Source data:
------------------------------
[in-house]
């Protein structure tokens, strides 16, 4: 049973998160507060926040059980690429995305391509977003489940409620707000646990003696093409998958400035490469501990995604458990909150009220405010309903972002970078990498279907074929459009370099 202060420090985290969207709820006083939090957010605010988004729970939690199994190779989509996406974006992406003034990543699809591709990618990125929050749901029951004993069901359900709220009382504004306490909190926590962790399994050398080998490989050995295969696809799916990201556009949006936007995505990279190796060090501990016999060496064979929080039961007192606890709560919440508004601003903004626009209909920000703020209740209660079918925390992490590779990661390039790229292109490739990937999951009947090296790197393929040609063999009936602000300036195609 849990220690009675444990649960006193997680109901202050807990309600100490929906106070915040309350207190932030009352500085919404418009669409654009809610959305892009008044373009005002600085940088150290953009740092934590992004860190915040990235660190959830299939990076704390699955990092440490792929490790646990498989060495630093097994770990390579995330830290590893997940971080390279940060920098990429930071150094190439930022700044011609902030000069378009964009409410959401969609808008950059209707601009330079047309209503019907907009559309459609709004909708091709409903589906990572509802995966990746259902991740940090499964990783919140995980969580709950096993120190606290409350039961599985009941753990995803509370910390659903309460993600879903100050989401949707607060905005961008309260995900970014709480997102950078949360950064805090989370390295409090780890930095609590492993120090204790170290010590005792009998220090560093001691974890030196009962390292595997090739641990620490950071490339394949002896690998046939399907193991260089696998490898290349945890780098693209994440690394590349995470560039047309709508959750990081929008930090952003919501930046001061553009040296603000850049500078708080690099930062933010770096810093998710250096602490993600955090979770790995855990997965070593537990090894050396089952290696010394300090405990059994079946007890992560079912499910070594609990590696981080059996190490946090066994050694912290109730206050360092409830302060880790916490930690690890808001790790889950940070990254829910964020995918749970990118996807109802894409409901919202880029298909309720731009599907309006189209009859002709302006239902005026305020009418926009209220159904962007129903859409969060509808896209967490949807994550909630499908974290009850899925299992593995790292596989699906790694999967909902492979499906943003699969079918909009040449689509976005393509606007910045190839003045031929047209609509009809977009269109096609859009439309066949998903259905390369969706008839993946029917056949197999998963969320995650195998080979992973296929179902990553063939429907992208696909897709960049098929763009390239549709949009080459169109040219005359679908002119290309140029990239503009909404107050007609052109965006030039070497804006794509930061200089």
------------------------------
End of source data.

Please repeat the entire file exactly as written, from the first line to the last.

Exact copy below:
[in-house]
């Protein structure tokens, strides 16, 4: 049973998160507060926040059980690429995305391509977003489940409620707000646990003696093409998958400035490469501990995604458990909150009220405010309903972002970078990498279907074929459009370099 202060420090985290969207709820006083939090957010605010988004729970939690199994190779989509996406974006992406003034990543699809591709990618990125929050749901029951004993069901359900709220009382504004306490909190926590962790399994050398080998490989050995295969696809799916990201556009949006936007995505990279190796060090501990016999060496064979929080039961007192606890709560919440508004601003903004626009209909920000703020209740209660079918925390992490590779990661390039790229292109490739990937999951009947090296790197393929040609063999009936602000300036195609 849990220690009675444990649960006193997680109901202050807990309600100490929906106070915040309350207190932030009352500085919404418009669409654009809610959305892009008044373009005002600085940088150290953009740092934590992004860190915040990235660190959830299939990076704390699955990092440490792929490790646990498989060495630093097994770990390579995330830290590893997940971080390279940060920098990429930071150094190439930022700044011609902030000069378009964009409410959401969609808008950059209707601009330079047309209503019907907009559309459609709004909708091709409903589906990572509802995966990746259902991740940090499964990783919140995980969580709950096993120190606290409350039961599985009941753990995803509370910390659903309460993600879903100050989401949707607060905005961008309260995900970014709480997102950078949360950064805090989370390295409090780890930095609590492993120090204790170290010590005792009998220090560093001691974890030196009962390292595997090739641990620490950071490339394949002896690998046939399907193991260089696998490898290349945890780098693209994440690394590349995470560039047309709508959750990081929008930090952003919501930046001061553009040296603000850049500078708080690099930062933010770096810093998710250096602490993600955090979770790995855990997965070593537990090894050396089952290696010394300090405990059994079946007890992560079912499910070594609990590696981080059996190490946090066994050694912290109730206050360092409830302060880790916490930690690890808001790790889950940070990254829910964020995918749970990118996807109802894409409901919202880029298909309720731009599907309006189209009859002709302006239902005026305020009418926009209220159904962007129903859409969060509808896209967490949807994550909630499908974290009850899925299992593995790292596989699906790694999967909902492979499906943003699969079918909009040449689509976005393509606007910045190839003045031929047209609509009809977009269109096609859009439309066949998903259905390369969706008839993946029917056949197999998963969320995650195998080979992973296929179902990553063939429907992208696909897709960049098929763009390239549709949009080459169109040219005359679908002119290309140029990239503009909404107050007609052109965006030039070497804006794509930061200089």